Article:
Some back story
In July of 2017, I went on my annual trip with my husband’s family to Istanbul & Fethiye, Turkey. During this time I definitely was feeling lost and confused about my next move– at this point I had been graduated from university for a year, working part-time retail, with no clear direction of what would come next (this was during the waiting time for my iqama to be accepted by the Saudi government, but more on that later).
After my trip, I decided to ask around if anyone knew anyone living or working in Turkey. I knew my close friend from college knew a girl who had married a Turk, and to my knowledge she lived in Istanbul. I quickly got her number and contacted her about how I, too, could move there. I had been looking all over the internet for recent/updated blogs and Instagrams of people living in Turkey, especially Americans, and could find none. After returning my frantic WhatsApp message (this was the end of July so I doubted I would be able to get a job with such short amount of time until the school year began), I quickly got hold of a company working with native-English speakers, that would place foreigners in schools around Istanbul, for free. This company is called Calculus.
Calculus then informed me that in order to legally teach in Turkey, I needed a bachelor’s degree and a teaching certificate. I had the bachelor’s, but not the certificate, so over the course of around two weeks I completed an online 120 hour TEFL course. I sent away my resume as I completed the course, and scored an interview. Unfortunately, that interview was then cancelled, so the man helping me, Emre, told me he would schedule two interviews with two schools. One was on the European side and one was on the Asian side. I completed both interviews, receiving offers from both schools, but later accepted the offer from the school in Kadikoy.
It is important to note, that I did not have any teaching experience prior to moving to Turkey. The main thing in 2017 that private schools wanted, was native English speakers from the US, Canada, UK, or Australia. Native-like teachers were often turned down or received incredibly low salaries.
So let’s talk salary
I was told by my friend to not accept less than 4,000 Turkish lira per month, including accommodation, transportation, and health insurance. I was offered over that amount, and I thought it was a great thing, since I had minimal experience. Let me tell you something. These schools know if you don’t know the salary you should be receiving. This is especially toward women: ASK FOR MORE MONEY ALWAYS. I was new to Turkey, and the USD was dropping rapidly (another thing I DIDN’T know about or understand before I moved abroad, so learn about these things!) I say that this is towards women, because I later asked my friends about their salaries (a man and a woman) and both my female friend and I agreed we felt too shy to ask for more–whereas my male friend had requested almost 1000TRY more than he was originally offered. Always ask for more- the worst that will happen is they will say no, and you have to decide whether it’s worth it or not.
Another point I want to make, is that converting your salary to USD/CAD/GPB/AUD is great and all, but salaries in Turkey are not going to be near the same as they are in your home country. This is simple economics, and now with the lira as of August 2018 being around 1TRY=5.08USD, it can look scary. Remember that cost of living in even Istanbul is doable on salaries of 5,000TRY (when transportation, housing, and insurance is included).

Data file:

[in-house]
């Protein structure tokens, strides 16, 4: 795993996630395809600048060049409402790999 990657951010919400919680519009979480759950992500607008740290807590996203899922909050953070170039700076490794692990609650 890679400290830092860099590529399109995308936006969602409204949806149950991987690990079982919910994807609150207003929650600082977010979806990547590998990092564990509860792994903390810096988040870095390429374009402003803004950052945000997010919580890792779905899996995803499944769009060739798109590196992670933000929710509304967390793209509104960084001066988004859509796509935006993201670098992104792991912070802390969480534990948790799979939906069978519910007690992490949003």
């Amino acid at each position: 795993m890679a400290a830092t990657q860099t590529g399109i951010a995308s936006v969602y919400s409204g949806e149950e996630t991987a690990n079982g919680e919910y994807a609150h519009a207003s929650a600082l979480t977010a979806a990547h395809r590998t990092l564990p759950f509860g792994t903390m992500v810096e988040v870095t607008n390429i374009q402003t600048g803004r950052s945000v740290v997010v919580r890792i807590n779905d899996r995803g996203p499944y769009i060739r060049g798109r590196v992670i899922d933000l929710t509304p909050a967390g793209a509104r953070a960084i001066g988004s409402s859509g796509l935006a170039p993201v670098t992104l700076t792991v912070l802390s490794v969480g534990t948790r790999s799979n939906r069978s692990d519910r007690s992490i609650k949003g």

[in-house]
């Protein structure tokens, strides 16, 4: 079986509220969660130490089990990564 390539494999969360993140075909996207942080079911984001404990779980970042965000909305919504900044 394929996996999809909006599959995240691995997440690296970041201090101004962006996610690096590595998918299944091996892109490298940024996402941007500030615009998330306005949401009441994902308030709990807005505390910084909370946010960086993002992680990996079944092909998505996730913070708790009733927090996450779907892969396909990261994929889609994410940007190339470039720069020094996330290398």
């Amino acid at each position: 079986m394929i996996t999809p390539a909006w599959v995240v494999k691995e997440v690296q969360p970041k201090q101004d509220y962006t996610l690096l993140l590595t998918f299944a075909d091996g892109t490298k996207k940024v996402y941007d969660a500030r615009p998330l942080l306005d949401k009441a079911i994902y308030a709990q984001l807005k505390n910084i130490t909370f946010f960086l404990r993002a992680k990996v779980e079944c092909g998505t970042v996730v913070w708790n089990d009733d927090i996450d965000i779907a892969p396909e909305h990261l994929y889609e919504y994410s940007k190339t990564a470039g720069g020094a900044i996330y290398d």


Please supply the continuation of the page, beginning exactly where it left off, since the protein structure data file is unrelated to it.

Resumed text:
So do I recommend it
Listen, I had a tough time in Turkey. I was away from home (like really far from home) for the first time in my life. Yes, I went away to university (3 hours away), but it was never like this. I literally knew ONE person in the whole city. It got lonely at times. Most Turkish people do not speak English and I speak no Turkish. Teaching in Turkey is tough for one main thing: schools are not organized. I knew multiple people when I left Istanbul in January from many schools, and only ONE said their school was organized, and her school was also incredibly competitive to get a job in. It will not be like anywhere you have taught before and if you have never taught, you will be challenged for sure.
I do recommend going abroad and teaching, if your heart is in. You will be pushed and pulled, you’ll get sick, you’ll hate people you work with– but when a first grader (who literally speaks ZERO English on the first day of school) comes and hugs you telling you, “Teacher!! Teacher!! My name is Masal and I’m 6 years old!!” with the biggest smile, when another student yells, “Teacher! Teacher! My favorite color is blue!” or when the whole class can sing Snowflake, Snowflake, Little Snowflake, your heart will melt and you will feel like all of the hours are worth it, I promise. Turkey is tough to teach in, because these are the first generations learning English (most of the parents at my school did not speak English, and by the way, I taught at a fairly wealthy school).
So go! Have an experience. You will cry. Even if you’re a huge 6 foot 300 pound man, you will have your patience tested. But, I still miss my students, and it’s been 7 months since I was their teacher. So that tells you something.
Who can you contact
If you have questions about how to get teaching positions in Turkey I recommend the following FaceBook pages:
Foreign Women of Istanbul
BLACKLIST English Schools Istanbul
Istanbul English Teaching Greenlist
And if you would like the contact information of Calculus, I would ask you to either leave a comment, send me an email (firstname.lastname@example.org), or DM me on Instagram (thebluerazaz). If you have any questions, feel free to reach out to me! I would love to help and give my input on life in Istanbul.